During the course of the 2017-2018 school year, the student’s parent requested the district replace two members of the IEP team. The district did not replace the IEP team members. The district has discretion in assigning staff members to fulfill each role on the IEP team. The district properly appointed members of the student’s IEP team.

The student’s annual IEP team meeting was held on January 31, 2018. The team was properly constituted. The statement of present level included student strengths. The statement of academic achievement and functional performance documented the student’s needs related to current performance. The IEP team, however, did not describe how the student’s disability affects the student’s involvement and progress in the general education curriculum. The IEP contains ten goals and each of them included short-term objectives. Three of the ten goals were not measurable because they did not include baseline information and/or a matching level of attainment. The IEP included specially designed instruction, services, and related services including occupational and physical therapies with clear statements outlining the frequency, amount, and location of each service. However, the duration of several services were erroneously described as November 2017 to January 2018 (the effective dates for the previous IEP). Finally, the IEP team considered and documented ESY services. The IEP team determined which annual goals would be addressed during ESY. The IEP outlined that during ESY, the student would receive one hour of vision services once per week, one hour of orientation and mobility services per week, and one hour of speech and language services via teletherapy twice per week. The IEP stated these services would occur at the school for the “ESY duration.”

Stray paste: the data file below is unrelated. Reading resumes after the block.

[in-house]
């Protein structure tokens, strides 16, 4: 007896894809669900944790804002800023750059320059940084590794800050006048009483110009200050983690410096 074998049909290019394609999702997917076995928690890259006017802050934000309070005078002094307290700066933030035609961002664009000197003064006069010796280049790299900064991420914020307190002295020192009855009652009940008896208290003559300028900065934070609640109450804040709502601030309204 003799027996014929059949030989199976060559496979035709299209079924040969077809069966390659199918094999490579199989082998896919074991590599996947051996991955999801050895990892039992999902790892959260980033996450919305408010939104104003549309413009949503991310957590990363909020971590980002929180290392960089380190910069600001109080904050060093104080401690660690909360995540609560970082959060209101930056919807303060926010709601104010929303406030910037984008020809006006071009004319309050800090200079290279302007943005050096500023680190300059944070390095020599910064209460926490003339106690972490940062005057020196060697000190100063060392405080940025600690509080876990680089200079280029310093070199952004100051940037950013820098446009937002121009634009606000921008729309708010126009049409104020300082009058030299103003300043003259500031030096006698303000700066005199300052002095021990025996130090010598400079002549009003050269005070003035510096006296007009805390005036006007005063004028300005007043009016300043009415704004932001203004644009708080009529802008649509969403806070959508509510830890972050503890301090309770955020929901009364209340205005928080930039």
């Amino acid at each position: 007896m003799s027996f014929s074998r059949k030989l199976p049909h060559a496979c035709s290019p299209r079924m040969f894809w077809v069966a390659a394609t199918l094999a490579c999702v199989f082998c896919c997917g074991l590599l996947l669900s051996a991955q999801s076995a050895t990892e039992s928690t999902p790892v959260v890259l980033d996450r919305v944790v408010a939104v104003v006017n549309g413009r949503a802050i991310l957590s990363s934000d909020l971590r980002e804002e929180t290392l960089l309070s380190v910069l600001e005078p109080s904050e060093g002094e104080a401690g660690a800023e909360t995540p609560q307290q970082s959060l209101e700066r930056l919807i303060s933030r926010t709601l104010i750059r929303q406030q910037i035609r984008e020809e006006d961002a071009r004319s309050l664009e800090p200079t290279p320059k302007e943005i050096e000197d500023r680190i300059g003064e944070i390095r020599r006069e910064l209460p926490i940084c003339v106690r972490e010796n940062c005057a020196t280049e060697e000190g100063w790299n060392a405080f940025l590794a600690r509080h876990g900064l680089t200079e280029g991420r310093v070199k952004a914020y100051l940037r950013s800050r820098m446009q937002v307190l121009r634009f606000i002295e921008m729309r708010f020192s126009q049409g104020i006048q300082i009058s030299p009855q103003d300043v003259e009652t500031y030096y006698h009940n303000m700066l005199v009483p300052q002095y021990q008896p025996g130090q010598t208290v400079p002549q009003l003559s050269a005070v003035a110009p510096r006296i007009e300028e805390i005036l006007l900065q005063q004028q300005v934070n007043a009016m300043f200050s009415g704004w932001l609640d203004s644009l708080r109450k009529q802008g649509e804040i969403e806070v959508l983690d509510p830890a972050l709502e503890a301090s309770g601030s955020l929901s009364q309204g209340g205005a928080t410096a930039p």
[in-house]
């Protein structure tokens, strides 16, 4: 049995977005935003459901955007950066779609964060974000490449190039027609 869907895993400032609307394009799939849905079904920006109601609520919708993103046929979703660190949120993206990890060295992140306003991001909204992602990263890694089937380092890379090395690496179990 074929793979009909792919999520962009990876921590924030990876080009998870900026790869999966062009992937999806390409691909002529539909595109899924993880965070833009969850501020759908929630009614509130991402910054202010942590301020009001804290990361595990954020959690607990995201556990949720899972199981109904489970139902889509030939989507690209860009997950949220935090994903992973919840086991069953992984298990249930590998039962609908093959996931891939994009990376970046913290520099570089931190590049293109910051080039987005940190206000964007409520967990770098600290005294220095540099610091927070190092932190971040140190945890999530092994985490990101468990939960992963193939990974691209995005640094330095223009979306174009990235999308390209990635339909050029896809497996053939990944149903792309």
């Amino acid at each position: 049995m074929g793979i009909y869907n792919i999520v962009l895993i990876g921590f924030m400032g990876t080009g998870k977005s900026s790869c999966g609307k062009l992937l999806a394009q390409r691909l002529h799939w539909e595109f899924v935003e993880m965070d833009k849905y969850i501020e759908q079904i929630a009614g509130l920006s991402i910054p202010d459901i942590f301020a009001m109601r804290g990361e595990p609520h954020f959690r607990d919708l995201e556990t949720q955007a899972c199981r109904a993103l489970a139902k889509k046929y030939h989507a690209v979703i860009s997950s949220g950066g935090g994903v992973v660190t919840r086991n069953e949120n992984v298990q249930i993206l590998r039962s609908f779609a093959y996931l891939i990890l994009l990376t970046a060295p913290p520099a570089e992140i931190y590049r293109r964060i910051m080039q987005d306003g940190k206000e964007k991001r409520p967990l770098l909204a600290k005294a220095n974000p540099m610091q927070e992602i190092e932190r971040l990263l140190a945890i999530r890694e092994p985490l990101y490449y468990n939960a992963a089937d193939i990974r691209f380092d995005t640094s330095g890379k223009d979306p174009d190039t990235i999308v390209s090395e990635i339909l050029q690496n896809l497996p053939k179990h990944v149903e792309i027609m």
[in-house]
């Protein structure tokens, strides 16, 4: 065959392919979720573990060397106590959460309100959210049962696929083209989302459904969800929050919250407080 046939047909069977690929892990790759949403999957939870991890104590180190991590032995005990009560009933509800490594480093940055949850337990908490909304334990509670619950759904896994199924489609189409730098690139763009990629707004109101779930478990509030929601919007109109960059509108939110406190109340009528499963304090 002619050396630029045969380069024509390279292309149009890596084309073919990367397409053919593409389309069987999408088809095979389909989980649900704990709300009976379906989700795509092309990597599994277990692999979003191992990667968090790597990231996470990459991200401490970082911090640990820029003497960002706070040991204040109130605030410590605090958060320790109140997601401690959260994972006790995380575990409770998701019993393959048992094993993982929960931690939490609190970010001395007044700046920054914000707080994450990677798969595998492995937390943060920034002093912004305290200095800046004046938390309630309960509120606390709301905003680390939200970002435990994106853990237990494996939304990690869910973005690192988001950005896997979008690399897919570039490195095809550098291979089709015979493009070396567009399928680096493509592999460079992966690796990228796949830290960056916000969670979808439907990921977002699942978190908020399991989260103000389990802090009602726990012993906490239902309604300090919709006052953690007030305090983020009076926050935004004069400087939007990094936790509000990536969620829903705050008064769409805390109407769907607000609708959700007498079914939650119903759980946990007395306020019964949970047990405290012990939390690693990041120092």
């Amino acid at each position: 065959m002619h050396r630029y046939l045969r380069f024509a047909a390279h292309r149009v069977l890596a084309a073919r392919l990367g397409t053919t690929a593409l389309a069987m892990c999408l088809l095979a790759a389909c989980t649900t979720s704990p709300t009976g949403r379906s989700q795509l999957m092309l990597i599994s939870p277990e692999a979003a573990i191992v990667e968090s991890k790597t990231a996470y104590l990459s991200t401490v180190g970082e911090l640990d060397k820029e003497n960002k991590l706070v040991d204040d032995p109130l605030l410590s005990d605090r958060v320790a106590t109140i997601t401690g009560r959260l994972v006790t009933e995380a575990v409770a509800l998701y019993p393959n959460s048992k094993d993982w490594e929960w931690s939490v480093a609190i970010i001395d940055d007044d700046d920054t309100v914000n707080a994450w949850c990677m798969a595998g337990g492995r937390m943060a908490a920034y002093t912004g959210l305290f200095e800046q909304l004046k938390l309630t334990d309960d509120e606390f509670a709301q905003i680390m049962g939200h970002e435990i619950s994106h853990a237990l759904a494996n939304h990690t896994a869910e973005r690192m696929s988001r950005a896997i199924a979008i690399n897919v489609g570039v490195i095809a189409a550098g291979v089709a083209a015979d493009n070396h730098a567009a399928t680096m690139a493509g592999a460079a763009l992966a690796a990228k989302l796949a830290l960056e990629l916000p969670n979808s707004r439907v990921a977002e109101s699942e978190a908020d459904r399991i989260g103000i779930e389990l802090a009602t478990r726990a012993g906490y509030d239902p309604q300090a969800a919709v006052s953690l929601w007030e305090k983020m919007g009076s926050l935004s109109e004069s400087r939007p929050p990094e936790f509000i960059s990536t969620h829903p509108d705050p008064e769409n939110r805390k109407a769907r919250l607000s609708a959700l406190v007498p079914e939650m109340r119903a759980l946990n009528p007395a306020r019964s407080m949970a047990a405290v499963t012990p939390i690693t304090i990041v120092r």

The IEP team subsequently met again on May 9 and August 28, 2018, to review and revise the IEP. In May, the IEP team included an update from the student’s provider of orientation and mobility services and added goals for occupational therapy and specially designed physical education. The annual goal for specially designed physical education was not measurable. The supplementary aids and services, specially designed instruction, and program modifications for school personnel remained unchanged from the January IEP, including dates of duration that did not match the IEP time frame. The IEP team clarified that “ESY days will be from 9am to 3pm on most Tuesdays, Wednesdays, and Thursdays from 6/06/18 to 8/16/18.” A schedule of the ESY days was attached to the IEP. The IEP team also changed the student’s speech and language teletherapy from one hour, two times per week, to one hour, once per week, without discussion. The district did not provide the parents with a notice of placement or a copy of the IEP prior to implementation.

During the August 2018 IEP team meeting, the student’s provider of orientation and mobility instruction, teacher of the visually impaired, speech teletherapy providers, and the student’s intervener all provided updates based on the student’s progress during ESY. The goals and short-term objectives remained unchanged. The IEP team corrected the dates of duration for services to 8/28/18 to 1/30/19.The district did not provide the parents with a notice of placement or a copy of the IEP prior to implementation.